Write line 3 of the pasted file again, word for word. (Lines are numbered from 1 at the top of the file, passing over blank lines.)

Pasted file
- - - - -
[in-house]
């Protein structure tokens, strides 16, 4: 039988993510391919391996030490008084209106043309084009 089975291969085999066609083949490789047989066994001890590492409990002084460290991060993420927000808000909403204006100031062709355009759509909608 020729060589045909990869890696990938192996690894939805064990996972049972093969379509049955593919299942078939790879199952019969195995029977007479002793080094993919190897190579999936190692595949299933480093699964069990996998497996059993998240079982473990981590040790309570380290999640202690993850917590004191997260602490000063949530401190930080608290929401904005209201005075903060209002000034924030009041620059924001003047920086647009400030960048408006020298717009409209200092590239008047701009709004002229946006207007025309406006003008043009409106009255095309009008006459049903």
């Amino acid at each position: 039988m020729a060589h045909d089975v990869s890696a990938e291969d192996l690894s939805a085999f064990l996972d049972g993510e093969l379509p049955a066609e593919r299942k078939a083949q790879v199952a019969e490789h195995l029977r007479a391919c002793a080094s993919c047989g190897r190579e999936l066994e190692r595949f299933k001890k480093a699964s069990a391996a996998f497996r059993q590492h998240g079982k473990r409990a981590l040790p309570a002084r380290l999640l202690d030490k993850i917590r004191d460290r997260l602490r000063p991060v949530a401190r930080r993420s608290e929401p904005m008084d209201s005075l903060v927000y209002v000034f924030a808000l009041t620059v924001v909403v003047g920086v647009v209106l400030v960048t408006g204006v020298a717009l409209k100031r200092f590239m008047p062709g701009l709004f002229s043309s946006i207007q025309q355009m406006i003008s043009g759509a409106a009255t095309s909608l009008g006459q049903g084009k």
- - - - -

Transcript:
């Amino acid at each position: 039988m020729a060589h045909d089975v990869s890696a990938e291969d192996l690894s939805a085999f064990l996972d049972g993510e093969l379509p049955a066609e593919r299942k078939a083949q790879v199952a019969e490789h195995l029977r007479a391919c002793a080094s993919c047989g190897r190579e999936l066994e190692r595949f299933k001890k480093a699964s069990a391996a996998f497996r059993q590492h998240g079982k473990r409990a981590l040790p309570a002084r380290l999640l202690d030490k993850i917590r004191d460290r997260l602490r000063p991060v949530a401190r930080r993420s608290e929401p904005m008084d209201s005075l903060v927000y209002v000034f924030a808000l009041t620059v924001v909403v003047g920086v647009v209106l400030v960048t408006g204006v020298a717009l409209k100031r200092f590239m008047p062709g701009l709004f002229s043309s946006i207007q025309q355009m406006i003008s043009g759509a409106a009255t095309s909608l009008g006459q049903g084009k």